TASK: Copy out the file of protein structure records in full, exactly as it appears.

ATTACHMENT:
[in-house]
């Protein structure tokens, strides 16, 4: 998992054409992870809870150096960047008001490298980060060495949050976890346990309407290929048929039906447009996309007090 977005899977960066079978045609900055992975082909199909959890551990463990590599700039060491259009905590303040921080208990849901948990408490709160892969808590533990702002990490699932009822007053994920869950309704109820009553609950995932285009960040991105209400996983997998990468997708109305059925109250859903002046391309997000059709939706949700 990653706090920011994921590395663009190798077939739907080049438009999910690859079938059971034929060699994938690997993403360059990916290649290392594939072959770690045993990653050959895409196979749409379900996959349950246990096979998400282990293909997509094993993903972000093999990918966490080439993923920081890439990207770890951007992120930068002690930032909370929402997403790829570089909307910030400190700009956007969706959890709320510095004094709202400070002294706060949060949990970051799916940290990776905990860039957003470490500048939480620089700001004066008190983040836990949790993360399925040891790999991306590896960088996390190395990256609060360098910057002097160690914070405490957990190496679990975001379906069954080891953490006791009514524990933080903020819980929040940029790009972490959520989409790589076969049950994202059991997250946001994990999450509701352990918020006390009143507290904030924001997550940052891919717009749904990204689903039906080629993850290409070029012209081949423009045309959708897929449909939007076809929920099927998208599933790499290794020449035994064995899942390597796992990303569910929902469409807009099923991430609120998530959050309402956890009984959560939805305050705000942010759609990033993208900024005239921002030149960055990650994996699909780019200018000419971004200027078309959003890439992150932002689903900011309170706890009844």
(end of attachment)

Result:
[in-house]
């Protein structure tokens, strides 16, 4: 998992054409992870809870150096960047008001490298980060060495949050976890346990309407290929048929039906447009996309007090 977005899977960066079978045609900055992975082909199909959890551990463990590599700039060491259009905590303040921080208990849901948990408490709160892969808590533990702002990490699932009822007053994920869950309704109820009553609950995932285009960040991105209400996983997998990468997708109305059925109250859903002046391309997000059709939706949700 990653706090920011994921590395663009190798077939739907080049438009999910690859079938059971034929060699994938690997993403360059990916290649290392594939072959770690045993990653050959895409196979749409379900996959349950246990096979998400282990293909997509094993993903972000093999990918966490080439993923920081890439990207770890951007992120930068002690930032909370929402997403790829570089909307910030400190700009956007969706959890709320510095004094709202400070002294706060949060949990970051799916940290990776905990860039957003470490500048939480620089700001004066008190983040836990949790993360399925040891790999991306590896960088996390190395990256609060360098910057002097160690914070405490957990190496679990975001379906069954080891953490006791009514524990933080903020819980929040940029790009972490959520989409790589076969049950994202059991997250946001994990999450509701352990918020006390009143507290904030924001997550940052891919717009749904990204689903039906080629993850290409070029012209081949423009045309959708897929449909939007076809929920099927998208599933790499290794020449035994064995899942390597796992990303569910929902469409807009099923991430609120998530959050309402956890009984959560939805305050705000942010759609990033993208900024005239921002030149960055990650994996699909780019200018000419971004200027078309959003890439992150932002689903900011309170706890009844």